In the offices of the Robinson Fisheries they actually speak in reverent tones of the WAWONA. Jack Trafton, the company's president, and E. N. Trafton, his son, could scarcely find words to tell of the old schooner's long service in the N. Pacific codfish trade, of the masters, mates, and men to whom she has been home and career, of the part she played in both world wars. But the company watchman, who has known the WAWONA a good part of his life, expressed it in a few words:
"She has always been a lucky ship, and 
has always landed a good trip of fish."
Postcard reproduction purchased 
from the Anacortes Museum.
      The WAWONA was built in Fairhaven, CA., in 1897, by the famous [Hans Bendixsen] yard. Her registered dimensions are 468 G. tons, 413 N. tons, 156-ft. length, 36-ft. beam, and a depth of 12-ft., 3-in. One of her first masters was Capt. Matt Peasley of "Cappy Ricks" fame. In that era Peter B. Kyne's stories in the Saturday Evening Post were widely read, and Matt--the fellow who, in fiction, wiped up the deck with the "Big Swede" and who finally married the attractive daughter of Cappy Ricks--was identified with the life-sized skipper. Capt. Peasley, now 80-years of age, retired from the sea a few years ago, and now lives in Aberdeen, WA.
      The Robinson Co., purchased the schooner in 1914, and she has made a least one trip to the Bering Sea every year since, except when she was in government service. She is the largest fore-and-aft rigged sailing ship on the Pacific Coast, and she is one of the few sailing ships that have served through both world wars and is still in active service. In 1917, during WW I, she made a voyage from Vancouver, B.C., to Suva in the Fiji Islands with a full load of lumber, and served with the U.S. Army from 1941 through 1945. Between wars she has landed a tremendous tonnage of codfish for her owners.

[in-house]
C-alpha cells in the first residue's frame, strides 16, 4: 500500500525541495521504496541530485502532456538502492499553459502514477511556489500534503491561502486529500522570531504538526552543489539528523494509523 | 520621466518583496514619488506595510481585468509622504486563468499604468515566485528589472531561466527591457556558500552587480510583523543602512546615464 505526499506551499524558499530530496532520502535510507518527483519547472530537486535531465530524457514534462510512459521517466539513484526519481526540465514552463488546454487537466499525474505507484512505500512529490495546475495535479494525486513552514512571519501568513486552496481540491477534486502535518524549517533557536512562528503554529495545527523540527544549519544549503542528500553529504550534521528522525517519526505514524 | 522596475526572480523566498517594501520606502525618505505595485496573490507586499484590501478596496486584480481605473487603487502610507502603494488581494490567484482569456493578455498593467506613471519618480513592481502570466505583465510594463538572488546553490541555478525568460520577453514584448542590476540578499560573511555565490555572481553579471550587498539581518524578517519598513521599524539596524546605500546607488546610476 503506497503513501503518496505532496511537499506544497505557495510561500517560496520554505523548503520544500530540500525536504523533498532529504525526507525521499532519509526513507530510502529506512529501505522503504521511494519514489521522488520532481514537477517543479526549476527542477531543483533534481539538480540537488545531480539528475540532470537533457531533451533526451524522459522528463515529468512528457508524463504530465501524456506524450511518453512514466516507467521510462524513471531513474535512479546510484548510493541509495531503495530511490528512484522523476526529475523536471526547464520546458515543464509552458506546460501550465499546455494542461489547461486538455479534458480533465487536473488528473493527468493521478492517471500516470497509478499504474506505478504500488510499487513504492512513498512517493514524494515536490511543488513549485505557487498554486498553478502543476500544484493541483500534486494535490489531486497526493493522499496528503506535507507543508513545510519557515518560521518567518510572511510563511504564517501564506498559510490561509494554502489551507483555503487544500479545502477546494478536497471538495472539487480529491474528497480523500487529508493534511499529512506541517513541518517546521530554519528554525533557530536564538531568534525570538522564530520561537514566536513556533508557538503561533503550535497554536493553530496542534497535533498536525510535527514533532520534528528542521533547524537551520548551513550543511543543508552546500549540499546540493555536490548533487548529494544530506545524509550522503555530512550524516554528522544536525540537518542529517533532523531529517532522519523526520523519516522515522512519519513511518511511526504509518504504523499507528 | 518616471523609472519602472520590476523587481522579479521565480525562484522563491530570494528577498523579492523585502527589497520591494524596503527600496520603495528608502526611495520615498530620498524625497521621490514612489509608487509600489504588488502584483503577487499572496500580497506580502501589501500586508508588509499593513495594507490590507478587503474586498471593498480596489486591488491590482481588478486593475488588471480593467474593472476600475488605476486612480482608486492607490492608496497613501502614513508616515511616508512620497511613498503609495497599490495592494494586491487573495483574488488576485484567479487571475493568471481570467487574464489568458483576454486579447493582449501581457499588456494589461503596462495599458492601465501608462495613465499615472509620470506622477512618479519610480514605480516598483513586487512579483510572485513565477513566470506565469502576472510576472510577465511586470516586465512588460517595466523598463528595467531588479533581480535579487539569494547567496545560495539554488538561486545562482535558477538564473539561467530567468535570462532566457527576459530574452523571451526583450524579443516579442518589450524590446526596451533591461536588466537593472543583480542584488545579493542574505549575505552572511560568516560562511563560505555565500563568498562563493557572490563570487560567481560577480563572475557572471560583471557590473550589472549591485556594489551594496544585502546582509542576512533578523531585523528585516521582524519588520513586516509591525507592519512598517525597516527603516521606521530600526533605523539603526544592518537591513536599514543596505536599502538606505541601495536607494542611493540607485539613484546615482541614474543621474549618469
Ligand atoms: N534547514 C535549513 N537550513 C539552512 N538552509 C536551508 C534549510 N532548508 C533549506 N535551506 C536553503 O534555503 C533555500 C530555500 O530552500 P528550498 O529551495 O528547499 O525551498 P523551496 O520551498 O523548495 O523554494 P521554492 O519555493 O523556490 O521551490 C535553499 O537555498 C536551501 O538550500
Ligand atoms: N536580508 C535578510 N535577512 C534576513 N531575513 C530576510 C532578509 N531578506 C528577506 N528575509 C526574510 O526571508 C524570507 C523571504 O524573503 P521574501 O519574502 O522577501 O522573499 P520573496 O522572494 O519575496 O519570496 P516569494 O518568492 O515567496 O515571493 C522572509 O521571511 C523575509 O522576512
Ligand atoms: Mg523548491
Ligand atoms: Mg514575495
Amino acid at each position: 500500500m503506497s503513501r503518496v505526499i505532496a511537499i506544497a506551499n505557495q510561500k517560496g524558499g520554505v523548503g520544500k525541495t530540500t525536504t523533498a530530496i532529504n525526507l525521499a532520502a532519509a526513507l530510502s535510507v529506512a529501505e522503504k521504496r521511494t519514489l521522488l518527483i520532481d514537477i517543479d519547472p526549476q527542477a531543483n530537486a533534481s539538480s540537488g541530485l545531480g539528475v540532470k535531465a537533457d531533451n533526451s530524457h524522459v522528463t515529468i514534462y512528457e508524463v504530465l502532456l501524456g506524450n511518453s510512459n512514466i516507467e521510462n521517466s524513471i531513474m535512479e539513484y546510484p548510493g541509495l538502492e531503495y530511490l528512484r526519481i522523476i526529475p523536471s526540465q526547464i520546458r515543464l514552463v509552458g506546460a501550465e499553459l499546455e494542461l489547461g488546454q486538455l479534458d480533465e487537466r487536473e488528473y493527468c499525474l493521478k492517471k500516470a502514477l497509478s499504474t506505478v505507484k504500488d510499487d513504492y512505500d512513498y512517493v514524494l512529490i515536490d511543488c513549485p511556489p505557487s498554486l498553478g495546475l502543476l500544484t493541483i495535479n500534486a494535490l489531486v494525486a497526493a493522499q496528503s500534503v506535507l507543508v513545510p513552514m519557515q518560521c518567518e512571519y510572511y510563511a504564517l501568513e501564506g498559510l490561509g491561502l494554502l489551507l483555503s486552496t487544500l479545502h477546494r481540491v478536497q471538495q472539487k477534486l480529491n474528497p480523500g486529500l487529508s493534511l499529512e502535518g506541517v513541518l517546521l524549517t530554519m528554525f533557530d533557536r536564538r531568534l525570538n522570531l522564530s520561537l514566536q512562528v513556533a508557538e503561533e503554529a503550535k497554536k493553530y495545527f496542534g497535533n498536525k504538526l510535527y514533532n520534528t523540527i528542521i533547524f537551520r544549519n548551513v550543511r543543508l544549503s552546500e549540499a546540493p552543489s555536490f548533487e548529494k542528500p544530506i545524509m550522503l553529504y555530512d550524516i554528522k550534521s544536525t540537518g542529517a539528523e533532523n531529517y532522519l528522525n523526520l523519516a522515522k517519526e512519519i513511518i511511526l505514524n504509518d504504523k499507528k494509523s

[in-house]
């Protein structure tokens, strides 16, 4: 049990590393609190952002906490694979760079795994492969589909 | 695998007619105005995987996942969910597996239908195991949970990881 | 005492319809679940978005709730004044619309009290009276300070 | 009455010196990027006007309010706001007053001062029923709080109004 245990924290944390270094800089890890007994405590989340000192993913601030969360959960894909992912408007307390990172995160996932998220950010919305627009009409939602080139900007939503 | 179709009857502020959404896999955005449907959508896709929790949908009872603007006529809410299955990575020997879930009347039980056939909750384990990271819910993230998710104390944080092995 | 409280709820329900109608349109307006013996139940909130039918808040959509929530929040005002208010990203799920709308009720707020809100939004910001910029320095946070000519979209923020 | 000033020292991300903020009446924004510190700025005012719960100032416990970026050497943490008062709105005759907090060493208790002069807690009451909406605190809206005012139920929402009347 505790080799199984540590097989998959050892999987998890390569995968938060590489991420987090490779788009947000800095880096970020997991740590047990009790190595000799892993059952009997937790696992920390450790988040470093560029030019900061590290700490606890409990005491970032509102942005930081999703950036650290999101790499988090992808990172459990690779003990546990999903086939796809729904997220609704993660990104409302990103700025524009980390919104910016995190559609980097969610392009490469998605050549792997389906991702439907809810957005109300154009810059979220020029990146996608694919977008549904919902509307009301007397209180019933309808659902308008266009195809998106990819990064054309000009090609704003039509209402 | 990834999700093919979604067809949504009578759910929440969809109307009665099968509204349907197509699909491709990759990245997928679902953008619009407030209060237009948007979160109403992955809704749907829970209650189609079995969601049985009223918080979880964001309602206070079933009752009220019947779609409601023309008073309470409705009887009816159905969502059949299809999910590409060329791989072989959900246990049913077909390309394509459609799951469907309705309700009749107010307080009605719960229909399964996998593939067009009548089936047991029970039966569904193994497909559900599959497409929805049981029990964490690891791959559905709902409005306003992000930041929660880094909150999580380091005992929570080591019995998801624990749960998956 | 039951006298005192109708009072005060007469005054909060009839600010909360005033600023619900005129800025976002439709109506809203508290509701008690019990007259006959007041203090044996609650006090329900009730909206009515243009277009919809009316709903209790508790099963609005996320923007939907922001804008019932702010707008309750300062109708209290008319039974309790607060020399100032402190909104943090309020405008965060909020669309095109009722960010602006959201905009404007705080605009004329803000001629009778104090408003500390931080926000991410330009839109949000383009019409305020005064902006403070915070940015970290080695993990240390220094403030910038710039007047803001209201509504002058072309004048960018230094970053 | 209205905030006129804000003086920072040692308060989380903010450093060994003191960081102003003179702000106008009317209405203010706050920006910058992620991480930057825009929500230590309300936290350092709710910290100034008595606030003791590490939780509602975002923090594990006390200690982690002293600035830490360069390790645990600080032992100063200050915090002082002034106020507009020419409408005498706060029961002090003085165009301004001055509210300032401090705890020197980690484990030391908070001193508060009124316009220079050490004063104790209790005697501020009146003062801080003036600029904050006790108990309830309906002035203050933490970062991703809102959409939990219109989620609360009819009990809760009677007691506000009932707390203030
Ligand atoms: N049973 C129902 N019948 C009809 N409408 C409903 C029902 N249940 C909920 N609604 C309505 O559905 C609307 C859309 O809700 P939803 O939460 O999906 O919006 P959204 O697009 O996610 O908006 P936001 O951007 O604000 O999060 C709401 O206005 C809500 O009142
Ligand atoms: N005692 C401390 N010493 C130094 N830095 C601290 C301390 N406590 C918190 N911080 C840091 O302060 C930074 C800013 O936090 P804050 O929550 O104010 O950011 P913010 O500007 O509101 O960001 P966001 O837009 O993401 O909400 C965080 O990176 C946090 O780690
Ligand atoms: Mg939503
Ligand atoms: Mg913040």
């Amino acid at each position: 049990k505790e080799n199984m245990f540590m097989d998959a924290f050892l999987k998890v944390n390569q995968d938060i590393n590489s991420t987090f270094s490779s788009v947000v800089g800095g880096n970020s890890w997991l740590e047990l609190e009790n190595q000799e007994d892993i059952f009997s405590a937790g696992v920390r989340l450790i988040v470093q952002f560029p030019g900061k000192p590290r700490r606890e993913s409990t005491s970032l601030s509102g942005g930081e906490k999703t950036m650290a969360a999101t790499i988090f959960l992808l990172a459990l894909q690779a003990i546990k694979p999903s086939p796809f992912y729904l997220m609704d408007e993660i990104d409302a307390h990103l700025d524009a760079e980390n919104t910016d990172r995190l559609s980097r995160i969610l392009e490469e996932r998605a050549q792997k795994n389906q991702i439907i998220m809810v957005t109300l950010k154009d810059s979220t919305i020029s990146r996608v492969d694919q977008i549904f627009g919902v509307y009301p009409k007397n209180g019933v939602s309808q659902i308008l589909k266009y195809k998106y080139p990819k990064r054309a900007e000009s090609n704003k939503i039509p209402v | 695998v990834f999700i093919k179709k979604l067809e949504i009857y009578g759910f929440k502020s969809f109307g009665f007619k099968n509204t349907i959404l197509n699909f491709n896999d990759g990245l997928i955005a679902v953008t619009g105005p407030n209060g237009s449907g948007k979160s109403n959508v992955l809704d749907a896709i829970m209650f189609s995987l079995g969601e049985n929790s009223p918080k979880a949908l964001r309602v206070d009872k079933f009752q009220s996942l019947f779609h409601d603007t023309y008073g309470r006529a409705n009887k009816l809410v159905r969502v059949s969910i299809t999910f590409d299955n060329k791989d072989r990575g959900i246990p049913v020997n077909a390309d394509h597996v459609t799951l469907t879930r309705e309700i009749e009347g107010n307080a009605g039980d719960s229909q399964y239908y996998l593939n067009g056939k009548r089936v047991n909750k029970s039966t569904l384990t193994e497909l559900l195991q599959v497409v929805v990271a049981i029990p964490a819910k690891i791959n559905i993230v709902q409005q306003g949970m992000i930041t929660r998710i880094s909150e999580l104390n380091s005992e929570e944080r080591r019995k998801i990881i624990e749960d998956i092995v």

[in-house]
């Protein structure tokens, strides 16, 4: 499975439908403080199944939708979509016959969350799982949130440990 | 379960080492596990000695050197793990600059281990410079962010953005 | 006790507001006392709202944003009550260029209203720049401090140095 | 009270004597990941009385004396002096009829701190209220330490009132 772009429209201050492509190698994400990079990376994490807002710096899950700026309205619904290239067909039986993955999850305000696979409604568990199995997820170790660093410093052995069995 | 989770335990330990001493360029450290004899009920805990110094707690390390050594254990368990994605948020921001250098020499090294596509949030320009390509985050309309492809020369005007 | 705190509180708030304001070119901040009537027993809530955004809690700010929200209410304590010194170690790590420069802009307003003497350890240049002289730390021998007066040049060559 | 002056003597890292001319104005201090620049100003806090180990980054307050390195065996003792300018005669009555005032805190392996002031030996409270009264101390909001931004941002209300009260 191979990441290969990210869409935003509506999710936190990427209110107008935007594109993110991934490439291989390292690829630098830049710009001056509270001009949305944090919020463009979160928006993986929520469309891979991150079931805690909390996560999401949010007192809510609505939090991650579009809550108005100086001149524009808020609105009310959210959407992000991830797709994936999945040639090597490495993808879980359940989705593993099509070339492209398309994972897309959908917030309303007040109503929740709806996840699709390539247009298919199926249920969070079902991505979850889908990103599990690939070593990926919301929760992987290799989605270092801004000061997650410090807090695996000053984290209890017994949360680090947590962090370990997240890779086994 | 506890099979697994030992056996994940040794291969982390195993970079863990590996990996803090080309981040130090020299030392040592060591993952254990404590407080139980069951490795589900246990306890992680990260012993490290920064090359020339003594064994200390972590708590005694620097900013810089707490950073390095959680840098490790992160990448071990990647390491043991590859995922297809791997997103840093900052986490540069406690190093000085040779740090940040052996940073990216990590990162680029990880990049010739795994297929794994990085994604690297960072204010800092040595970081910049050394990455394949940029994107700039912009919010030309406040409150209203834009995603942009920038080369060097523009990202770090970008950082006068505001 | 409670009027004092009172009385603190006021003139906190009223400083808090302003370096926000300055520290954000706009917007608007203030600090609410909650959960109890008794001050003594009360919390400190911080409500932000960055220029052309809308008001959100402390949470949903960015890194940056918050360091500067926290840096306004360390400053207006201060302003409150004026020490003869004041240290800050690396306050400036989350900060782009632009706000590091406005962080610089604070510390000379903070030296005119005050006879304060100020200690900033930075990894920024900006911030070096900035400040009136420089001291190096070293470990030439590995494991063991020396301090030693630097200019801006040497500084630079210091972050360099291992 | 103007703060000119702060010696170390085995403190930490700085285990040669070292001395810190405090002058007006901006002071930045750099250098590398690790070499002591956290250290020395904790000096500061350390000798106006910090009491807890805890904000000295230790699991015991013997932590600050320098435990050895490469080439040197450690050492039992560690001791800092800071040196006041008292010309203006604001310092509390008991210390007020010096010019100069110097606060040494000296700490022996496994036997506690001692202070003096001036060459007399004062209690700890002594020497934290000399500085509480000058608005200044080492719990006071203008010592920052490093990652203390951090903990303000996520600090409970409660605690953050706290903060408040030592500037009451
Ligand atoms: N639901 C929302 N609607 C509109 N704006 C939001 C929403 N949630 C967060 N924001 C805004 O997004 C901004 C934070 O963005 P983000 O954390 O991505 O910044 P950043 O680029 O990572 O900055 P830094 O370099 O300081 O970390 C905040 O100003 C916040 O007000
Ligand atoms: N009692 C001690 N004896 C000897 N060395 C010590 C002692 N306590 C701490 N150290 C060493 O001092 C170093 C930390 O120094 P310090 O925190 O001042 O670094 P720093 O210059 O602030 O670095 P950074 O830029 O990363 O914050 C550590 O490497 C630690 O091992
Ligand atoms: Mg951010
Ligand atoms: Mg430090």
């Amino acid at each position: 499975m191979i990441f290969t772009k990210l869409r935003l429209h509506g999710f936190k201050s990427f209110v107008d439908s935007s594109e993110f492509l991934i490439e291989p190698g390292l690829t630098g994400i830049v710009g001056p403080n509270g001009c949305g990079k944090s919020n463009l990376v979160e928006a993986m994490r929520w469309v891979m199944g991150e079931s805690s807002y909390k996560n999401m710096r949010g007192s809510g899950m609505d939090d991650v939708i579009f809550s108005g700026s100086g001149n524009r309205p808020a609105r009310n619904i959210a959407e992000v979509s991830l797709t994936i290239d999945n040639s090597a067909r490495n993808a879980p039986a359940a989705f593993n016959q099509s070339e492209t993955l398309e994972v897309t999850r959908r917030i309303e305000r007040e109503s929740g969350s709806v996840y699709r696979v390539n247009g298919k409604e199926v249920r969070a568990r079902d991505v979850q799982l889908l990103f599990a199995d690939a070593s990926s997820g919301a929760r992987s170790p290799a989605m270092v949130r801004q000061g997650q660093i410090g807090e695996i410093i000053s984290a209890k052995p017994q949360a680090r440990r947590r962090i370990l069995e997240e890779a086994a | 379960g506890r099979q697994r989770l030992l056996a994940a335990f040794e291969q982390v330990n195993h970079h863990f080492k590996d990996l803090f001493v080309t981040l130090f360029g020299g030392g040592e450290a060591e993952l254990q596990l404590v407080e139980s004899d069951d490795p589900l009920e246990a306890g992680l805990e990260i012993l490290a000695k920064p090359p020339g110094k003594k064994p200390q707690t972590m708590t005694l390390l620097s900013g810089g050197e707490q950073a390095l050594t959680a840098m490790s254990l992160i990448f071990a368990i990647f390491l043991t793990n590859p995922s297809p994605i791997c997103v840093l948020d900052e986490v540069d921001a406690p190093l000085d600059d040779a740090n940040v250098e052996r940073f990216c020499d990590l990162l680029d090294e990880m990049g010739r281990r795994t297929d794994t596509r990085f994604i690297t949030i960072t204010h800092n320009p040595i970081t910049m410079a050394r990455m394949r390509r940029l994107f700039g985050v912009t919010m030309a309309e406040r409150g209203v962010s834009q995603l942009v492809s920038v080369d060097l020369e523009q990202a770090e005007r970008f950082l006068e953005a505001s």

Captain Charles Foss was her master from 1914 through 1935, which was one year when misfortune overtook the hard-working ship. While clearing Unimak Pass on her way home from the 1935 codfishing season in the Bering Sea, Capt. Foss suddenly passed away. The ship was put about, and Capt. Foss was buried by his sorrowing crew in Lost Harbor, AK. The first mate, now Capt. Tom Haugen, took command, and has been her master ever since, except when she was in Army service. On her first trip north in 1936, she carried with her a monument to mark Capt. Foss' grave, and each year on her way north the WAWONA stops at remote Lost Harbor, Akun Island, so that her crew may pay their respects to Foss and care for his resting place.